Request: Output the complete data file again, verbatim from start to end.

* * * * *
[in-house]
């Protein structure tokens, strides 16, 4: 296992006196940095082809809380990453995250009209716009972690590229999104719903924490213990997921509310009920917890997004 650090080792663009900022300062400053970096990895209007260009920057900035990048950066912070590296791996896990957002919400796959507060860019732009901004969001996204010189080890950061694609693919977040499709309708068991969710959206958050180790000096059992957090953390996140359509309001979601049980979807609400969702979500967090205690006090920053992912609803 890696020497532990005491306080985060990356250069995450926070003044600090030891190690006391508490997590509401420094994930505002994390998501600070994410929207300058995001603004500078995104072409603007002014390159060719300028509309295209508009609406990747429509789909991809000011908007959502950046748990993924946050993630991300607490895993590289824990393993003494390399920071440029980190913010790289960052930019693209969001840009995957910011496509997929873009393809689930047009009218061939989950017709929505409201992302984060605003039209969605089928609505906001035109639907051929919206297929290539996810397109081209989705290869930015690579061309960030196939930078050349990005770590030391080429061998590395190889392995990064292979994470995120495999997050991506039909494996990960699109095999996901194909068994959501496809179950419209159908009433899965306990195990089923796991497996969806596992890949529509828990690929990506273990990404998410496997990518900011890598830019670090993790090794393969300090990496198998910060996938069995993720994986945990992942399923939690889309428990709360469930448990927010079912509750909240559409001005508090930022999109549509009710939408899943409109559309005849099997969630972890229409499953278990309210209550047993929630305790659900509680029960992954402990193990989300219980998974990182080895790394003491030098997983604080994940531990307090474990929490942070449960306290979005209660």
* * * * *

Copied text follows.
[in-house]
């Protein structure tokens, strides 16, 4: 296992006196940095082809809380990453995250009209716009972690590229999104719903924490213990997921509310009920917890997004 650090080792663009900022300062400053970096990895209007260009920057900035990048950066912070590296791996896990957002919400796959507060860019732009901004969001996204010189080890950061694609693919977040499709309708068991969710959206958050180790000096059992957090953390996140359509309001979601049980979807609400969702979500967090205690006090920053992912609803 890696020497532990005491306080985060990356250069995450926070003044600090030891190690006391508490997590509401420094994930505002994390998501600070994410929207300058995001603004500078995104072409603007002014390159060719300028509309295209508009609406990747429509789909991809000011908007959502950046748990993924946050993630991300607490895993590289824990393993003494390399920071440029980190913010790289960052930019693209969001840009995957910011496509997929873009393809689930047009009218061939989950017709929505409201992302984060605003039209969605089928609505906001035109639907051929919206297929290539996810397109081209989705290869930015690579061309960030196939930078050349990005770590030391080429061998590395190889392995990064292979994470995120495999997050991506039909494996990960699109095999996901194909068994959501496809179950419209159908009433899965306990195990089923796991497996969806596992890949529509828990690929990506273990990404998410496997990518900011890598830019670090993790090794393969300090990496198998910060996938069995993720994986945990992942399923939690889309428990709360469930448990927010079912509750909240559409001005508090930022999109549509009710939408899943409109559309005849099997969630972890229409499953278990309210209550047993929630305790659900509680029960992954402990193990989300219980998974990182080895790394003491030098997983604080994940531990307090474990929490942070449960306290979005209660």